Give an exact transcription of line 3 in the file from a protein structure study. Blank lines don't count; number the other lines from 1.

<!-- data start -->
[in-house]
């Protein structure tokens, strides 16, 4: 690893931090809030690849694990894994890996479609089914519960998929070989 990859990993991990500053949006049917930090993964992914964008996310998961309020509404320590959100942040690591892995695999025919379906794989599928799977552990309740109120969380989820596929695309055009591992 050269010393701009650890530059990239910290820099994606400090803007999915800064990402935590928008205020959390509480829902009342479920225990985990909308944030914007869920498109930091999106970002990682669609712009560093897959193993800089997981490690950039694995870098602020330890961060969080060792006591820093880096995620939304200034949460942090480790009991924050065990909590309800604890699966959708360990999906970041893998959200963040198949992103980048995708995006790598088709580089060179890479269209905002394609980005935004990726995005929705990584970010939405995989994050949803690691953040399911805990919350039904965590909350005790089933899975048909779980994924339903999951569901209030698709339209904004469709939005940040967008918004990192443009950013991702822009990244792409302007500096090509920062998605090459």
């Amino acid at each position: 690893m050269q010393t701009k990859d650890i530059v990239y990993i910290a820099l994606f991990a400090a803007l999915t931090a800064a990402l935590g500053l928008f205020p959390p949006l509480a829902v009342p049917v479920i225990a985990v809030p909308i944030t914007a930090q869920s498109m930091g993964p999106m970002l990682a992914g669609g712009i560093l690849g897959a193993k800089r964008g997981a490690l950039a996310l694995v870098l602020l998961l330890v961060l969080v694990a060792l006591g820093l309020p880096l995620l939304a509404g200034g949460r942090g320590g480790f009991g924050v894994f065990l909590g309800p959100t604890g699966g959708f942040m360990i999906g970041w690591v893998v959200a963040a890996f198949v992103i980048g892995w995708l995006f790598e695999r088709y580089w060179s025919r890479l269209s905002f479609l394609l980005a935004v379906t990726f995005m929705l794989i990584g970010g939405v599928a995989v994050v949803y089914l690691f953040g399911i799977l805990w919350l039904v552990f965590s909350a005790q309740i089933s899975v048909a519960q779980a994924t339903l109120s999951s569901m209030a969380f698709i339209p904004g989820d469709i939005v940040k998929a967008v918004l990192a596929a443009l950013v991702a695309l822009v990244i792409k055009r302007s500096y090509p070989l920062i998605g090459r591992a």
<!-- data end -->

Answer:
């Amino acid at each position: 690893m050269q010393t701009k990859d650890i530059v990239y990993i910290a820099l994606f991990a400090a803007l999915t931090a800064a990402l935590g500053l928008f205020p959390p949006l509480a829902v009342p049917v479920i225990a985990v809030p909308i944030t914007a930090q869920s498109m930091g993964p999106m970002l990682a992914g669609g712009i560093l690849g897959a193993k800089r964008g997981a490690l950039a996310l694995v870098l602020l998961l330890v961060l969080v694990a060792l006591g820093l309020p880096l995620l939304a509404g200034g949460r942090g320590g480790f009991g924050v894994f065990l909590g309800p959100t604890g699966g959708f942040m360990i999906g970041w690591v893998v959200a963040a890996f198949v992103i980048g892995w995708l995006f790598e695999r088709y580089w060179s025919r890479l269209s905002f479609l394609l980005a935004v379906t990726f995005m929705l794989i990584g970010g939405v599928a995989v994050v949803y089914l690691f953040g399911i799977l805990w919350l039904v552990f965590s909350a005790q309740i089933s899975v048909a519960q779980a994924t339903l109120s999951s569901m209030a969380f698709i339209p904004g989820d469709i939005v940040k998929a967008v918004l990192a596929a443009l950013v991702a695309l822009v990244i792409k055009r302007s500096y090509p070989l920062i998605g090459r591992a």